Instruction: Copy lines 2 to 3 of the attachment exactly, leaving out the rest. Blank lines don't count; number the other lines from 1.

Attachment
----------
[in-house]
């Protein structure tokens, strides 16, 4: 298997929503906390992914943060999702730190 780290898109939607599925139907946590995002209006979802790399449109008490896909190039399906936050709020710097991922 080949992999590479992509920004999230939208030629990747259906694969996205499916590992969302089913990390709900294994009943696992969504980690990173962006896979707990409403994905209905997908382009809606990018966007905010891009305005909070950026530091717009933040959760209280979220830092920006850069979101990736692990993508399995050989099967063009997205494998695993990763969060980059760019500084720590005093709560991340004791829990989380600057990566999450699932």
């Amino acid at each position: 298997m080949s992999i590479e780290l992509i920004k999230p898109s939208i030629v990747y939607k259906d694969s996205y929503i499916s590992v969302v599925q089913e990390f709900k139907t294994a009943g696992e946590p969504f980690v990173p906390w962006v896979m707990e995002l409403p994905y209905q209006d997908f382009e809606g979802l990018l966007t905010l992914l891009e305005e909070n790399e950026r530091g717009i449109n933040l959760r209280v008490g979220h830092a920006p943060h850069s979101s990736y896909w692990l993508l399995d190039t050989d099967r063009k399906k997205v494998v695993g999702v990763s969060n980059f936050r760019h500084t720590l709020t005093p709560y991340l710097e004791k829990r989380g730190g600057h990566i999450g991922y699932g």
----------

């Protein structure tokens, strides 16, 4: 298997929503906390992914943060999702730190 780290898109939607599925139907946590995002209006979802790399449109008490896909190039399906936050709020710097991922 080949992999590479992509920004999230939208030629990747259906694969996205499916590992969302089913990390709900294994009943696992969504980690990173962006896979707990409403994905209905997908382009809606990018966007905010891009305005909070950026530091717009933040959760209280979220830092920006850069979101990736692990993508399995050989099967063009997205494998695993990763969060980059760019500084720590005093709560991340004791829990989380600057990566999450699932």
């Amino acid at each position: 298997m080949s992999i590479e780290l992509i920004k999230p898109s939208i030629v990747y939607k259906d694969s996205y929503i499916s590992v969302v599925q089913e990390f709900k139907t294994a009943g696992e946590p969504f980690v990173p906390w962006v896979m707990e995002l409403p994905y209905q209006d997908f382009e809606g979802l990018l966007t905010l992914l891009e305005e909070n790399e950026r530091g717009i449109n933040l959760r209280v008490g979220h830092a920006p943060h850069s979101s990736y896909w692990l993508l399995d190039t050989d099967r063009k399906k997205v494998v695993g999702v990763s969060n980059f936050r760019h500084t720590l709020t005093p709560y991340l710097e004791k829990r989380g730190g600057h990566i999450g991922y699932g």